- Track 6 – The Defender. Again, we’re slowed down into what could maybe be a song for a sitcom theme song from the 80’s. For anyone that’s played Defender for any length of time, you will recognize the sounds of the aliens appearing out of nowhere to take the people that you’re supposed to be the defender of… And. They. Never. STOP! Whoa, sorry, had a flashback to playing this game. Defining lyric: “Here comes a bomber now, this is my chance / to fire the laser, and watch him dance”
- Track 7 – Mousetrap. This is the only song based on a game that I have not played. Mousetrap apparently starred you, as a mouse, who had to pick up cheese and stay away from cats. If you collected a bone you could turn into a dog and defeat the cats. Also there was a hawk that gave you troubles. Hey, makes sense to me. Just knowing that makes the lyrics a little less insane. Other than that, this song didn’t do much for me, and since there aren’t any sounds from the actual game, this just kind of stands out as an oddball song in almost every conceivable way. Defining lyric: “I can turn into a dog if I only had a bone, and could press the doggy button, they would leave me all alone”
- Track 8 – Goin’ Berzerk. Ah, Berzerk. Kind of a predecessor to games like Smash TV, this takes you through lots of randomly-generated rooms to destroy robots, with the occasional appearance by Evil Otto (who cannot be destroyed). This song starts off talking about the game, but it kind of devolves into a song that seems to borderline on obsession. It just progressively gets more creepy toward the end. Defining lyric: “Berzerk! Berzerk! Berzerk over you!”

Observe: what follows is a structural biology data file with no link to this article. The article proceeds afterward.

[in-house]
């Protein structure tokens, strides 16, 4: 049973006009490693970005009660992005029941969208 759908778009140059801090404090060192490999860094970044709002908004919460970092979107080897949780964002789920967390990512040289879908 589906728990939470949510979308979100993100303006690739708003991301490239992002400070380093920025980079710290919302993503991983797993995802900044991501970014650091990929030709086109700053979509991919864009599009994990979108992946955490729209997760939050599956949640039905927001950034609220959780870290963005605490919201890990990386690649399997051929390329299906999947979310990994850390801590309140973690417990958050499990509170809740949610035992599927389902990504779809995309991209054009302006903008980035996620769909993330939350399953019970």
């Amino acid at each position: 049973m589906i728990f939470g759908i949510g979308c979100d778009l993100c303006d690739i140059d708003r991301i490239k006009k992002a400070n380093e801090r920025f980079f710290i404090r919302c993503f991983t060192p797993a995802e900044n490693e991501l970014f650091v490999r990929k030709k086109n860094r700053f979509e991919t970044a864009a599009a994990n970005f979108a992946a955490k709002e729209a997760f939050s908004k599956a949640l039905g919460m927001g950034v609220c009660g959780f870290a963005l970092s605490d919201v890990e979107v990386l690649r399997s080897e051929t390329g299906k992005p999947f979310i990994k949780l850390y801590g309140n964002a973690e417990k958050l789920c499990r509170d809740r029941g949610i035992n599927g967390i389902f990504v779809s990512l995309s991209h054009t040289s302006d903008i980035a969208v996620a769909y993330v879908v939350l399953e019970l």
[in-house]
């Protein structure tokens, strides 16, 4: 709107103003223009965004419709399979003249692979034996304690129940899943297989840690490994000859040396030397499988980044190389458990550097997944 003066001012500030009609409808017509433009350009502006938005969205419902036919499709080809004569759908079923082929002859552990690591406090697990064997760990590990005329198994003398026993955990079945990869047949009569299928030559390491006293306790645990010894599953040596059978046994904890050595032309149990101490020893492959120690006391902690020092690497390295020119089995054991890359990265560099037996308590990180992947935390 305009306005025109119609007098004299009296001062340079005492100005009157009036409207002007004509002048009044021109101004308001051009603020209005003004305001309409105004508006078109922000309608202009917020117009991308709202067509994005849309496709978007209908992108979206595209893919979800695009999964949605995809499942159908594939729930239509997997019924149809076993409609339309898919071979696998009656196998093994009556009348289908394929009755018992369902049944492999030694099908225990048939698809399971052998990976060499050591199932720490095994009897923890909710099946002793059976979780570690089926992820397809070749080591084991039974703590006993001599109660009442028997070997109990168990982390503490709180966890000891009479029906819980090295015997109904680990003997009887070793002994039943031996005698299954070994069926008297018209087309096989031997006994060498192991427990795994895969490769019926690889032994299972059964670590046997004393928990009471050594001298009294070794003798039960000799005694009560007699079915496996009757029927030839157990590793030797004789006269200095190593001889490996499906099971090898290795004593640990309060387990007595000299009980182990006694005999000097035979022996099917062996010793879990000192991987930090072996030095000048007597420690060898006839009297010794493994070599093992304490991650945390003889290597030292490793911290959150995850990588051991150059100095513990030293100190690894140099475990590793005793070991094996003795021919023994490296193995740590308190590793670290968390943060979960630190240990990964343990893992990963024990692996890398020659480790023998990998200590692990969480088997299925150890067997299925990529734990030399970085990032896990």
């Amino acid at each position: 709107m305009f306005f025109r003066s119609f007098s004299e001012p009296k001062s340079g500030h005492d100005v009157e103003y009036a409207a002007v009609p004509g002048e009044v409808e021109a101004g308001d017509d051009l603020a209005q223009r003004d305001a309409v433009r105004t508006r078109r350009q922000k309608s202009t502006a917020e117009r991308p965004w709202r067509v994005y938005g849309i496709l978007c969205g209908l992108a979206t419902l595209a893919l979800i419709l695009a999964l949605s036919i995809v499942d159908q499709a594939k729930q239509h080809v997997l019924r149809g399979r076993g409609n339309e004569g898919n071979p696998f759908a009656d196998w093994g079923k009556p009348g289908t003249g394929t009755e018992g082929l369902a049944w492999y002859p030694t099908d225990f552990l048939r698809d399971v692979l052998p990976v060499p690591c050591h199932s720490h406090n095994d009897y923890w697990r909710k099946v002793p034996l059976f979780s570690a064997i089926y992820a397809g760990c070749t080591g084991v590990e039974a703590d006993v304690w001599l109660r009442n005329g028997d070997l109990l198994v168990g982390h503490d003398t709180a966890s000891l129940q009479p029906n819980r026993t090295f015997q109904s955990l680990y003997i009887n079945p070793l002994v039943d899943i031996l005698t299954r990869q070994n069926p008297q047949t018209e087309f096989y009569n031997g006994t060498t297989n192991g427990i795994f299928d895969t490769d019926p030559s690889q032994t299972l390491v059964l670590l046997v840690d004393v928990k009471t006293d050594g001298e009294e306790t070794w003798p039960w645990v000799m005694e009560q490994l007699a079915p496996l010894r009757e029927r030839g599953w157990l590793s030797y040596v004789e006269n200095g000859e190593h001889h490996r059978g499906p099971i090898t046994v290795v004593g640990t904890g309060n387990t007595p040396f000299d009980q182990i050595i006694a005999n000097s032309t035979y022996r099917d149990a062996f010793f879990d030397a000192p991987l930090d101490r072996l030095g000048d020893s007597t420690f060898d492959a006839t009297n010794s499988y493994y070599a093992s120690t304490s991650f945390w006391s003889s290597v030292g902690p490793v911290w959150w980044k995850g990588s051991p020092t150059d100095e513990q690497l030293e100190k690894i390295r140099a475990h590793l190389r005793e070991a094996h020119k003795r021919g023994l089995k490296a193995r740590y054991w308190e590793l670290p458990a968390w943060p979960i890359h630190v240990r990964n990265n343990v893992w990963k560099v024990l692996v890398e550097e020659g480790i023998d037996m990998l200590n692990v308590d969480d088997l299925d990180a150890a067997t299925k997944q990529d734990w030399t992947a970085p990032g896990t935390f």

- Track 9 – E.T. (I Love You). This song (and the one that follows) is a bit of an oddity. It’s not about the terrible E.T. video game, but about the movie. I guess it’s supposed to be a slow, sweet song about E.T., but it just seems out of place on this disc. Not to mention a little hokey (but, hey, E.T. was also pretty hokey, so it fits there, I guess). Defining lyric: “I shared your thoughts, your hopes and dreams. I watched you make the flowers grow.”
- Track 10 – Hostage. The last song seemed out of place, but it was at least a song about a movie from the same time period as the games the rest of the songs were based off of. But this song? It came way out of left field (which makes sense, since it was originally from a totally different album). It starts out as a pretty upbeat song, but it soon takes a weird government-protest bent. It kind of turns this CD from a fun trip down memory lane into an awkward political statement. This song usually gets a skip from me. Defining Lyric: “Brady bill, poppin’ pills, people headin’ toward the hills. Devastation, aggravation, politicians kill my nation”
I saw it mentioned that Buckner & Garcia didn’t want to become pigeonholed into being known for making songs about video games, so they branched out and made songs like Hostage. Which is fine, I’m not going to tell anyone what they should do with their careers. I just would have liked to have seen more video-game related music out of these guys because that’s my bag, and after 30 years, the songs they made about video games still hold up reasonably well.